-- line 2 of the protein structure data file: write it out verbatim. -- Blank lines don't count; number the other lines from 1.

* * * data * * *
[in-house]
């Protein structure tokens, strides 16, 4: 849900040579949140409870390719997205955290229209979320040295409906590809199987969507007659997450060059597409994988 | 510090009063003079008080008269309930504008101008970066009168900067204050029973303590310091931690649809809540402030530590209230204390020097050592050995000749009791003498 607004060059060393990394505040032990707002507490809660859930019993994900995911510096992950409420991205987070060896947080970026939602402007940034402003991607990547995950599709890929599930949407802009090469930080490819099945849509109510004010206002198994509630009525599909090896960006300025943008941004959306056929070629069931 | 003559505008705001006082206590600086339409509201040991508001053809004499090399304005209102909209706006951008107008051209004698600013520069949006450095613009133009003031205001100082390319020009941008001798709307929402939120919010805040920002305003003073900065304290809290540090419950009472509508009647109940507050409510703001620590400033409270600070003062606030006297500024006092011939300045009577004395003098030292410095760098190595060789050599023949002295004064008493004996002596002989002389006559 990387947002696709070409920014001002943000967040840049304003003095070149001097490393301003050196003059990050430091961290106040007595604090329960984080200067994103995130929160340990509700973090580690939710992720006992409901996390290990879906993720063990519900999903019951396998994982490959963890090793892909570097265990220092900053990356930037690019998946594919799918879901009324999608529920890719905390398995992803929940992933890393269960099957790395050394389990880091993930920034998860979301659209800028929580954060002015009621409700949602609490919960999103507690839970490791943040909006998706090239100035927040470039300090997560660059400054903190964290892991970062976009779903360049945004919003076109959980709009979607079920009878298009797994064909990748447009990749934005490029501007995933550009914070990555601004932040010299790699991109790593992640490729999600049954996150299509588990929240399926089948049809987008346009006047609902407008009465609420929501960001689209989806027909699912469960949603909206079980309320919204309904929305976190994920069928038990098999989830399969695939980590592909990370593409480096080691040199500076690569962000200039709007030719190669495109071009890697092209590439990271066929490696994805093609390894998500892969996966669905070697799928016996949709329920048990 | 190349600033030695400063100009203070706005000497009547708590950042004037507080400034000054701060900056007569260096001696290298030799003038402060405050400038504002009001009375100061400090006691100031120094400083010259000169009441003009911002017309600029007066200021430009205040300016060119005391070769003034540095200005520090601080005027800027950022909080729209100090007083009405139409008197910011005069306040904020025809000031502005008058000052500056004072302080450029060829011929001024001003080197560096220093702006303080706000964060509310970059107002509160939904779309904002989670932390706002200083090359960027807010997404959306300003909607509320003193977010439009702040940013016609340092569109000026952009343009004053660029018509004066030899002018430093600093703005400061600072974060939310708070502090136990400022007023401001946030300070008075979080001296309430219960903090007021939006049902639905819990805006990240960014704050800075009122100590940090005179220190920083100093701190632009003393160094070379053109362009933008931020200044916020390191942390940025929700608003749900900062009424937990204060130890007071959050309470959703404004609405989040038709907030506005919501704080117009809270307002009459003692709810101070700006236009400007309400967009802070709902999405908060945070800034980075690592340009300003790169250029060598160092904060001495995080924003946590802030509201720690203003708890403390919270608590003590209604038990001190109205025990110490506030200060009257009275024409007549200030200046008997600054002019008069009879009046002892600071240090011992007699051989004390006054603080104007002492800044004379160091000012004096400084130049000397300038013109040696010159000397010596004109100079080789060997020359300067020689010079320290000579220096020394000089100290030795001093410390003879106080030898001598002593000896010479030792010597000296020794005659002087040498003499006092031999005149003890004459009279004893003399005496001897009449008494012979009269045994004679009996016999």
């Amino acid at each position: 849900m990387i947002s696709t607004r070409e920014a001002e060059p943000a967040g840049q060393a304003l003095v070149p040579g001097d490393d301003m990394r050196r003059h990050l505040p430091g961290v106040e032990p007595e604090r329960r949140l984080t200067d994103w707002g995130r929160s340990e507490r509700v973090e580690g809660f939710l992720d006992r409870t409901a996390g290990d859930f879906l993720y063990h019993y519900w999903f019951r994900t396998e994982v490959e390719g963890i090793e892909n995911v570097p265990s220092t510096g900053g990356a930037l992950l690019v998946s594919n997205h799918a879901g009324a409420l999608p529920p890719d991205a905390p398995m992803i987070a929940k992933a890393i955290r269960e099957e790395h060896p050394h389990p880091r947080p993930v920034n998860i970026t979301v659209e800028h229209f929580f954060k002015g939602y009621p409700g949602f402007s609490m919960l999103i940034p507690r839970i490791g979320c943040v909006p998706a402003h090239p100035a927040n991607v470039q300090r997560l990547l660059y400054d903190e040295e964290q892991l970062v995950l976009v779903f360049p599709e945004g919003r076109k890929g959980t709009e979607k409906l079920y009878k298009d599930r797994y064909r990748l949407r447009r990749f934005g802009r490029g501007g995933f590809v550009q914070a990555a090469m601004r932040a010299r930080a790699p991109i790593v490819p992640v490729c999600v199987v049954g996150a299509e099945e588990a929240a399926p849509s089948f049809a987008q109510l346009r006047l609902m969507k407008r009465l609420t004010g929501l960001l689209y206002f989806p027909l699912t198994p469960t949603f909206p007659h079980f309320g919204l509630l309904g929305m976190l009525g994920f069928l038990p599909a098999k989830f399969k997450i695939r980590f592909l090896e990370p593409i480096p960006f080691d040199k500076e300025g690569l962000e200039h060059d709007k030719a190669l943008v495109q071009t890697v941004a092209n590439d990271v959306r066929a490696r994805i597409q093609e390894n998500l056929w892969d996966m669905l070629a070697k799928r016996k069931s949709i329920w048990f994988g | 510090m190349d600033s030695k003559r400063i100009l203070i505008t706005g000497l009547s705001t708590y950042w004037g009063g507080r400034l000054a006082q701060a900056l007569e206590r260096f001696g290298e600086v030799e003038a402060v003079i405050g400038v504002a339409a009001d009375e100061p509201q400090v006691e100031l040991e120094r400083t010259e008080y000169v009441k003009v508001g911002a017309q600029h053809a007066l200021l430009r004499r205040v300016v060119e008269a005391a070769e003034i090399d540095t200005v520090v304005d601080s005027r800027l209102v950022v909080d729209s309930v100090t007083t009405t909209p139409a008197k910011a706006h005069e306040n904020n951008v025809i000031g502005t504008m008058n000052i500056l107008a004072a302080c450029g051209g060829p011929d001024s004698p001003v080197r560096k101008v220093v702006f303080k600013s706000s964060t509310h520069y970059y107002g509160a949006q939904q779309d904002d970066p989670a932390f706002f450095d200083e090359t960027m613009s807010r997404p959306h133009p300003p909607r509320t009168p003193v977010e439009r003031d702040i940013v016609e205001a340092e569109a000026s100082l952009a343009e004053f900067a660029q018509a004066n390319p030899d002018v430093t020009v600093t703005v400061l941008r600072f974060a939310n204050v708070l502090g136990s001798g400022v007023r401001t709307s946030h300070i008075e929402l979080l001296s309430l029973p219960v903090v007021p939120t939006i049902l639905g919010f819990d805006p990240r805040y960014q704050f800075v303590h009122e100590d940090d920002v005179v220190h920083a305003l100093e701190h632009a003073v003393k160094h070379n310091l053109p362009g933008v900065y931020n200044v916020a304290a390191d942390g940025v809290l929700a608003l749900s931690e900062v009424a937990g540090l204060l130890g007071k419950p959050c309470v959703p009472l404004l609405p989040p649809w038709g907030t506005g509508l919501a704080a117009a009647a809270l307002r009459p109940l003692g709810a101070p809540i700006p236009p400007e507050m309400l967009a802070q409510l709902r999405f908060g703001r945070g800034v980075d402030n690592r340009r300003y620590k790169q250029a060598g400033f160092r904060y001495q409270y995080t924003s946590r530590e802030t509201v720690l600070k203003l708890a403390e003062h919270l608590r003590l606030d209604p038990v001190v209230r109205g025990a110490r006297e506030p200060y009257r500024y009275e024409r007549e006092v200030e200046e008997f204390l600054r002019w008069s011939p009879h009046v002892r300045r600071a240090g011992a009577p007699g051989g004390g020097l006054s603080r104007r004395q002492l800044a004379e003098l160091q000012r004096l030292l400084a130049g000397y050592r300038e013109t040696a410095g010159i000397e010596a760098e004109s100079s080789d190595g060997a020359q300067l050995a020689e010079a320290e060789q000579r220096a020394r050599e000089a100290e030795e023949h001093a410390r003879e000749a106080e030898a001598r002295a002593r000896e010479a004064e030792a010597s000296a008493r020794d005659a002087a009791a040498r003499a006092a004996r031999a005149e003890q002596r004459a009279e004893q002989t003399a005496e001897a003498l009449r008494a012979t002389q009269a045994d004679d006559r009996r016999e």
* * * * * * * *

């Protein structure tokens, strides 16, 4: 849900040579949140409870390719997205955290229209979320040295409906590809199987969507007659997450060059597409994988 | 510090009063003079008080008269309930504008101008970066009168900067204050029973303590310091931690649809809540402030530590209230204390020097050592050995000749009791003498 607004060059060393990394505040032990707002507490809660859930019993994900995911510096992950409420991205987070060896947080970026939602402007940034402003991607990547995950599709890929599930949407802009090469930080490819099945849509109510004010206002198994509630009525599909090896960006300025943008941004959306056929070629069931 | 003559505008705001006082206590600086339409509201040991508001053809004499090399304005209102909209706006951008107008051209004698600013520069949006450095613009133009003031205001100082390319020009941008001798709307929402939120919010805040920002305003003073900065304290809290540090419950009472509508009647109940507050409510703001620590400033409270600070003062606030006297500024006092011939300045009577004395003098030292410095760098190595060789050599023949002295004064008493004996002596002989002389006559 990387947002696709070409920014001002943000967040840049304003003095070149001097490393301003050196003059990050430091961290106040007595604090329960984080200067994103995130929160340990509700973090580690939710992720006992409901996390290990879906993720063990519900999903019951396998994982490959963890090793892909570097265990220092900053990356930037690019998946594919799918879901009324999608529920890719905390398995992803929940992933890393269960099957790395050394389990880091993930920034998860979301659209800028929580954060002015009621409700949602609490919960999103507690839970490791943040909006998706090239100035927040470039300090997560660059400054903190964290892991970062976009779903360049945004919003076109959980709009979607079920009878298009797994064909990748447009990749934005490029501007995933550009914070990555601004932040010299790699991109790593992640490729999600049954996150299509588990929240399926089948049809987008346009006047609902407008009465609420929501960001689209989806027909699912469960949603909206079980309320919204309904929305976190994920069928038990098999989830399969695939980590592909990370593409480096080691040199500076690569962000200039709007030719190669495109071009890697092209590439990271066929490696994805093609390894998500892969996966669905070697799928016996949709329920048990 | 190349600033030695400063100009203070706005000497009547708590950042004037507080400034000054701060900056007569260096001696290298030799003038402060405050400038504002009001009375100061400090006691100031120094400083010259000169009441003009911002017309600029007066200021430009205040300016060119005391070769003034540095200005520090601080005027800027950022909080729209100090007083009405139409008197910011005069306040904020025809000031502005008058000052500056004072302080450029060829011929001024001003080197560096220093702006303080706000964060509310970059107002509160939904779309904002989670932390706002200083090359960027807010997404959306300003909607509320003193977010439009702040940013016609340092569109000026952009343009004053660029018509004066030899002018430093600093703005400061600072974060939310708070502090136990400022007023401001946030300070008075979080001296309430219960903090007021939006049902639905819990805006990240960014704050800075009122100590940090005179220190920083100093701190632009003393160094070379053109362009933008931020200044916020390191942390940025929700608003749900900062009424937990204060130890007071959050309470959703404004609405989040038709907030506005919501704080117009809270307002009459003692709810101070700006236009400007309400967009802070709902999405908060945070800034980075690592340009300003790169250029060598160092904060001495995080924003946590802030509201720690203003708890403390919270608590003590209604038990001190109205025990110490506030200060009257009275024409007549200030200046008997600054002019008069009879009046002892600071240090011992007699051989004390006054603080104007002492800044004379160091000012004096400084130049000397300038013109040696010159000397010596004109100079080789060997020359300067020689010079320290000579220096020394000089100290030795001093410390003879106080030898001598002593000896010479030792010597000296020794005659002087040498003499006092031999005149003890004459009279004893003399005496001897009449008494012979009269045994004679009996016999």